# Simulated Performance of Head-to-Head Algorithm vs TAB Bookmaker

/In the previous blog I reported that:

the TAB Bookmaker can be thought of as a Bookmaker with zero bias and a 5-5.5% sigma, and the Head-to-Head Probability Predictor can be thought of as a Punter with a +1-2% bias and a 10-12% sigma

Simulating these parameter ranges, with an LPSO-like Bookmaker and with his overround varying in the range 5% to 6.5%, reveals that the return to Kelly-staking for a Punter with Bias and Sigma in these ranges (who, unlike MAFL's Head-to-Head Fund, wagers on Away as well as Home teams) is positively related to Bookmaker Sigma ...

(Note that if Bookmaker Sigma is around 5% the expected return to Kelly-staking is negative.)

The Punter's ROI is negatively related to his Sigma ...

... and pretty much unrelated to his Bias.

These relationships are all similar to what we found in earlier blogs in which the parameter space investigated was much larger.

What's also interesting is that the variability of the returns to Kelly-staking is positively related to Bookmaker Sigma, broadly unrelated to Punter Sigma, and negatively related to Punter Bias.

(Note that these images can be clicked for larger versions.)

We also find that, for every set of parameters in the simulation, the expected return to Kelly-staking exceeds that for Level-staking, which is broadly consistent with what we found when exploring the larger parameter space, but the correlation between the average Log Probability Score and the ROI to Kelly-staking is, in absolute terms, always lower than the correlation between the average Brier Score and the ROI to Kelly-staking, which is contrary to what we found when exploring the larger scenario space.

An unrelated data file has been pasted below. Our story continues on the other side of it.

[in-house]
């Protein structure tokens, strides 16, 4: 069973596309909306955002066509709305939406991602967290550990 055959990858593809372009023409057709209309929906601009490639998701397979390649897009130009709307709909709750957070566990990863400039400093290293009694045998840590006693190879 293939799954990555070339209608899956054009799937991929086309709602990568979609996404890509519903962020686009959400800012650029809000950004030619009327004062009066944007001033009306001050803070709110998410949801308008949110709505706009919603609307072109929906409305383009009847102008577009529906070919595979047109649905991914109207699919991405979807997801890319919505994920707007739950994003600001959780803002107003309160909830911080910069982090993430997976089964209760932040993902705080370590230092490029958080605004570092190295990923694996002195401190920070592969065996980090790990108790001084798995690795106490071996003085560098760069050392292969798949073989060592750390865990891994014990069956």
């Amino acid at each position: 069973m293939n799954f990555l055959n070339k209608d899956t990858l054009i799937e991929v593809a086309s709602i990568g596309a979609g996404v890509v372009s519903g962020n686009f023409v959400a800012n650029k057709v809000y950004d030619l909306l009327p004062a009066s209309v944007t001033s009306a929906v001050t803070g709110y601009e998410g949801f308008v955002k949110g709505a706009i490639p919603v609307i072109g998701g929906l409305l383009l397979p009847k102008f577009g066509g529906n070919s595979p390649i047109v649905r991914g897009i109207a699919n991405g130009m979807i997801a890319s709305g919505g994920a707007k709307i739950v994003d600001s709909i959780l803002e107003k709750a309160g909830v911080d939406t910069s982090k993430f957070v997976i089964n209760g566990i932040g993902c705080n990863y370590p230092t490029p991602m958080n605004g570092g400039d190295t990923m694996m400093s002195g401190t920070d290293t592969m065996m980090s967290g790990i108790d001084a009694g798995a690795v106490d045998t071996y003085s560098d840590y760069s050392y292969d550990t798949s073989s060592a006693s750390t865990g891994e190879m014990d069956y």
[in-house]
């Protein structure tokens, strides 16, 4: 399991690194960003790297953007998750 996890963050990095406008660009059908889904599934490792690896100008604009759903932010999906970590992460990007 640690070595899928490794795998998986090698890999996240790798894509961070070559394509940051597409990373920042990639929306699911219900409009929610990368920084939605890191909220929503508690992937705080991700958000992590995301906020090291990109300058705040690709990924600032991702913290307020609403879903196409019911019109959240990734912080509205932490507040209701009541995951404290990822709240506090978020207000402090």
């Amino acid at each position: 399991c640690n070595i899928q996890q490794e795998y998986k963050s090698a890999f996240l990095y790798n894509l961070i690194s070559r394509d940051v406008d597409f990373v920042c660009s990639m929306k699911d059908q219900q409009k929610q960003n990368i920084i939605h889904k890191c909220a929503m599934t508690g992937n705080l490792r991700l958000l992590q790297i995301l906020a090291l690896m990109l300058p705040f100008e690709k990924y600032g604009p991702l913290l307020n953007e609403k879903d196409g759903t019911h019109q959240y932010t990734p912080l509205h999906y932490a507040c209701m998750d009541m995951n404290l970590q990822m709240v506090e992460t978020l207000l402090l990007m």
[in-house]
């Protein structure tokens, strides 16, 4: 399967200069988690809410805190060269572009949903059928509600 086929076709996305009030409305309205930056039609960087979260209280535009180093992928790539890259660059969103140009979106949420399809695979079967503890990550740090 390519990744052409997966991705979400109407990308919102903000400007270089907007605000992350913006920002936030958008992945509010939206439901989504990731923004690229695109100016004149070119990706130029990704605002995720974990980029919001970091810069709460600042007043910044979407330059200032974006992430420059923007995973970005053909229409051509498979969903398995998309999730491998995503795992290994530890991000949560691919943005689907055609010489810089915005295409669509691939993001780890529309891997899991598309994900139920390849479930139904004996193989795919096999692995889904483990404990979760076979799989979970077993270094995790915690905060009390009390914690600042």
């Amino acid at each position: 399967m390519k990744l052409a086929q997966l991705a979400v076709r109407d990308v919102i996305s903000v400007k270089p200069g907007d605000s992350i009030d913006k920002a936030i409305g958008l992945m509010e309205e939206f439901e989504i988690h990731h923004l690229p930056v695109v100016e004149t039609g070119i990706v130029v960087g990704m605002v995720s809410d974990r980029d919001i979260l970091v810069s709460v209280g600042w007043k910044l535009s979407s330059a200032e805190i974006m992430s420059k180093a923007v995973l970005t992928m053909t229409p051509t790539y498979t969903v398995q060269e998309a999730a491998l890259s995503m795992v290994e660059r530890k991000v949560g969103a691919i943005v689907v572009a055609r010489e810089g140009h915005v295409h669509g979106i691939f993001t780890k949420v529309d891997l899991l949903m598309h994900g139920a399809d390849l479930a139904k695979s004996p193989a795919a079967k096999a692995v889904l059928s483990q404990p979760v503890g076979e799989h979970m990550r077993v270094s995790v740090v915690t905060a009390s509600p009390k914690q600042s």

Using RWeka to create simple rules for when to Kelly-stake and when to beat a considered retreat from wagering, the first few rules we're offered are:

- If the Total Overround is less than 5.88% and the Bookmaker Sigma exceeds 5.24%, then the best strategy is to Kelly-stake, otherwise
- If the Total Overround is less than 5.63% and the Punter Sigma is less than 11.00%, then the best strategy is, again, to Kelly-stake, otherwise
- If the Total Overround is greater than 6.18% and the Bookmaker Sigma is less than 5.27%, then the best strategy is not to bet, otherwise
- If the Total Overround is greater than 5.34%, the Punter Sigma is less than 10.73%, and the Bookmaker Sigma exceeds 5.14%, then the best strategy is to Kelly-stake, otherwise
- If the Total Overround is less than 5.44%, then the best strategy is to Kelly-stake

For about 70% of the remaining scenarios the recommendation is not to bet.

Using Eureqa's Formulize to build a model of the ROI to Kelly-staking, we find that one of the best-fitting models, with an R-squared in excess of 85%, is:

- Expected Kelly ROI = 2.143*Bookie Sigma - Bookie Total Overround - Bookie Sigma*Punter Bias - 0.463*Punter Sigma

This suggests that, as we've found previously, the ROI to Kelly-staking is heavily dependent on the Bookmaker's precision and, to a lesser extent, on the Punter's. As well, the ROI to Kelly-staking drops percent-for-percent with the Bookmaker's Total Overround.

And, finally, using Eureqa's Formulize to build a model of the standard deviation of the ROI to Kelly-staking, we find that one of the best-fitting models, but with an R-squared of only around 16%, is:

- Expected SD Kelly ROI = 0.067 + 0.415*Bookie Sigma - 3.600*Punter Bias*Bookie Total Overround

So, not only does the expected return to Kelly-staking rise with the Bookmaker's Sigma, so too does the variability of that return. In addition, variability falls with Punter Bias and with the Bookmaker's Total Overround.

**SUMMARY**

This blog addresses Bookmaker vs Punter scenarios that we are, based on empirical data for the TAB Bookmaker and MAFL's Head-to-Head Fund algorithm, most likely to encounter in practice, and shows that there is a fairly narrow range of scenarios - where Bookmaker Sigma is sufficiently high, and Bookmaker overround and Punter Sigma are sufficiently low - for which the expected profit to Kelly-staking is positive.

It also suggests that, within the range of parameter values explored, the variability to Kelly-staking grows with Bookmaker imprecision and shrinks with the product of Punter Bias and Bookmaker Overround.